2 Corinthians 12:14–15, 19
Now I am ready to visit you for the third time, and I will not be a burden to you, because what I want is not your possessions but you. After all, children should not have to save up for their parents, but parents for their children.  So I will very gladly spend for you everything I have and expend myself as well. If I love you more, will you love me less? Have you been thinking all along that we have been defending ourselves to you? We have been speaking in the sight of God as those in Christ; and everything we do, dear friends, is for your strengthening.
There are many examples of bad shepherds in the Bible with misguided motives and self-centered behavior. However, the Apostle Paul is by no means one of them. Like anyone placed in leadership, he was occasionally under suspicion. But his life was a continual witness to the purity and goodness of his motives and his obedience to his Lord.
Paul made it clear to the Corinthians that he did not want their possessions – their money and material goods, their power or influence – he wanted them. He had labored for this church and with them. He told them that not only would he spend his own money on them and give them what he had, but would even spend himself – his very being – for their sake. That’s how much he wanted to see them grow in grace.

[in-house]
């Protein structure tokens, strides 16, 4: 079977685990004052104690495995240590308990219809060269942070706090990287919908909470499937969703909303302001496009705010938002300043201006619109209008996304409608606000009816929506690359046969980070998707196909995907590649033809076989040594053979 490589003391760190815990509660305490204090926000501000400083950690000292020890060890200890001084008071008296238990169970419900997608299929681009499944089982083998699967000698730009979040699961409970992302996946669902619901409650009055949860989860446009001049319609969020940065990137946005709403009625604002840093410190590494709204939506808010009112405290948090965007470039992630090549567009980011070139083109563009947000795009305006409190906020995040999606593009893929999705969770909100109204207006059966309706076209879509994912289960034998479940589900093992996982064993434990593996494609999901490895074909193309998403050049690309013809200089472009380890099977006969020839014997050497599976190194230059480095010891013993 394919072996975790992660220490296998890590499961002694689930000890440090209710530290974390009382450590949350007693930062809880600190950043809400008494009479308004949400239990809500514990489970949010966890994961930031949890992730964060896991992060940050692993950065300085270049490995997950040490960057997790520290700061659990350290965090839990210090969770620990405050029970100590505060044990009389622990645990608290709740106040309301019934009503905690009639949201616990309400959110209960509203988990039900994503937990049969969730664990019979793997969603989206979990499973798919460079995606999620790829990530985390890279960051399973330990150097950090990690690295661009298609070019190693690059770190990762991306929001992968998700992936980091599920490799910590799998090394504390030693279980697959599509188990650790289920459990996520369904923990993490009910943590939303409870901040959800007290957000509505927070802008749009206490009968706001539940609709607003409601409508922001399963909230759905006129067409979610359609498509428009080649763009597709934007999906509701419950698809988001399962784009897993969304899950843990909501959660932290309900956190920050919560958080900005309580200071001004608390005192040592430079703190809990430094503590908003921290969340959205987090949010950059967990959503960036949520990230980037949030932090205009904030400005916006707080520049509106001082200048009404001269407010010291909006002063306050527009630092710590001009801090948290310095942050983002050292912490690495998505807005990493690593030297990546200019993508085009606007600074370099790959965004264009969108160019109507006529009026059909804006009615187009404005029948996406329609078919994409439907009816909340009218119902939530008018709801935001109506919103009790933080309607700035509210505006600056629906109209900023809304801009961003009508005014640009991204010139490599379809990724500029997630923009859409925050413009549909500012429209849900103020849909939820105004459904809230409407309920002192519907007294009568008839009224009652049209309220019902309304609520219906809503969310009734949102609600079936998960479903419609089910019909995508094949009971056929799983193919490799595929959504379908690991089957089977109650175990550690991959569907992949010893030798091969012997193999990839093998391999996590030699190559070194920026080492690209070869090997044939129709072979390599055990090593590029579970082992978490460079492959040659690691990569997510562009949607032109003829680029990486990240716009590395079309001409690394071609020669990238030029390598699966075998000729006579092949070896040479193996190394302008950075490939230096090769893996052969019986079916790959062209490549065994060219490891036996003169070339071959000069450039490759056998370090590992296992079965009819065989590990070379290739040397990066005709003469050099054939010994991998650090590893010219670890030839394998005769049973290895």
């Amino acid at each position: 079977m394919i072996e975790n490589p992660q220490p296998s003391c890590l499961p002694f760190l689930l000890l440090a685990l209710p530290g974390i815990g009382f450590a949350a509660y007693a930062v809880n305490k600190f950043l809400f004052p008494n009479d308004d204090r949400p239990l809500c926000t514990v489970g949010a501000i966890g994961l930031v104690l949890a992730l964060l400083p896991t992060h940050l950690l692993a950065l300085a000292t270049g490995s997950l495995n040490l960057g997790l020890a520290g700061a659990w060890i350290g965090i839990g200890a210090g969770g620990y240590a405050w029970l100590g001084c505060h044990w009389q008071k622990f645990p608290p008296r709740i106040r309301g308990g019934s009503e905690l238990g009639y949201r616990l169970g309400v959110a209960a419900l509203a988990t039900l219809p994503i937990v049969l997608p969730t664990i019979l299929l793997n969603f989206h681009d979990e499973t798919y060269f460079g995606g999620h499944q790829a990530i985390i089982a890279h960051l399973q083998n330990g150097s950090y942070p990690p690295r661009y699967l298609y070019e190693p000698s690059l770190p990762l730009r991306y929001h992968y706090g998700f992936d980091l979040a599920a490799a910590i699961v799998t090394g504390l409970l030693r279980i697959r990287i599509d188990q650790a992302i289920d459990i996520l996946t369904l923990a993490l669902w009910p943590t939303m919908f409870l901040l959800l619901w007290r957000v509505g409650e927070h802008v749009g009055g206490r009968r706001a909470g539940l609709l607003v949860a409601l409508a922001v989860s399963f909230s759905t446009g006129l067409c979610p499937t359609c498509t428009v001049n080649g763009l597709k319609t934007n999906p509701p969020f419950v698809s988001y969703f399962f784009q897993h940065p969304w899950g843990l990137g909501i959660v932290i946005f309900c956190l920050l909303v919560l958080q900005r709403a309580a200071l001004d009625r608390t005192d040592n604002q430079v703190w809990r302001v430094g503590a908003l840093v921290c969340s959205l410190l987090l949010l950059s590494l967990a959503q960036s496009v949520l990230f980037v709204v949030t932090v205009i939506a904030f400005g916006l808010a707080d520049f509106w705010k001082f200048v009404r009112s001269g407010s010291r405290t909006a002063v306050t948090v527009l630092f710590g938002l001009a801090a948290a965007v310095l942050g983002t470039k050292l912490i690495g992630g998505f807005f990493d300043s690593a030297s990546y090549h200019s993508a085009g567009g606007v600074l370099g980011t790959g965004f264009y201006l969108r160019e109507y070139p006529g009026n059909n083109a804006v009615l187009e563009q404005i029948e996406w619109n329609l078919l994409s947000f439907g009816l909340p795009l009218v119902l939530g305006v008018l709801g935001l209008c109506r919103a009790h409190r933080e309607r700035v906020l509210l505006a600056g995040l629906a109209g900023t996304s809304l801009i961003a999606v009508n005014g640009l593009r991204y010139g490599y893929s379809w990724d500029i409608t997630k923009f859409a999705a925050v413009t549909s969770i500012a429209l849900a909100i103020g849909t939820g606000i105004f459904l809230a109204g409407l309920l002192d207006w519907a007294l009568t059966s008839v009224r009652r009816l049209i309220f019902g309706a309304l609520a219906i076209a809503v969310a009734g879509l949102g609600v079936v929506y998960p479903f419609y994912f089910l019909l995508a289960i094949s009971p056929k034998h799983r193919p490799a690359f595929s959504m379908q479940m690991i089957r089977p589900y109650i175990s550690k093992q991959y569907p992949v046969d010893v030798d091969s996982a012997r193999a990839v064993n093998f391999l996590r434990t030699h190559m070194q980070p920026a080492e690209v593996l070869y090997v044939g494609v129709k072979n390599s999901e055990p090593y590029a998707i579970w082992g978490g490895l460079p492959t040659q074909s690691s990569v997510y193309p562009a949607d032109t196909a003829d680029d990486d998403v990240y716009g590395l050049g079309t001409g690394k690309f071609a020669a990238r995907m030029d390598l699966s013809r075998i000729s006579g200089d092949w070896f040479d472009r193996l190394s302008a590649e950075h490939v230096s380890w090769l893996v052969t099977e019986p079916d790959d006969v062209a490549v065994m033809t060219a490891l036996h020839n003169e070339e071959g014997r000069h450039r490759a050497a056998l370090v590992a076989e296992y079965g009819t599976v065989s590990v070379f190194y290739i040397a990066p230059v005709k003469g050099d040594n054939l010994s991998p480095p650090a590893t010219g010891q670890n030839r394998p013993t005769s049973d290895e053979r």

Paul told them that all that he had done, and was doing, was for their strengthening. His desire was to build them up in the faith – to equip and edify them.
This should be at the heart of every shepherd of Jesus Christ. And that list of “every shepherd” is a long list indeed. For it is not merely those who have been ordained by the church who are shepherds, but those who are mothers and fathers, Bible study teachers and small group leaders, youth counselors and Vacation Bible School volunteers, just to name a few.
I wonder how many shepherds today are “spending and being spent” (as the KJV puts it) on behalf of their flock – those entrusted by God to their care. I wonder how many would look more like those chastised shepherds of the Old Testament who worked from unworthy motives.
Our checklist for this might look like this:
1.) Are we looking for a paycheck or are we looking to invest ourselves in people’s lives? A paycheck may be money, or attention, or seeking to be well thought of, or any number of things that put us at the center of the equation.
2.) Are we doing time or are we seeking to build up those in our care? Are we spending ourselves that others may see Christ in our very lives, or are we doing the minimal required and thus doing virtually no one any good at all?
Let us recommit ourselves to be faithful shepherds for our Good Shepherd, that we may be counted worthy to serve him.
Grace and Truth,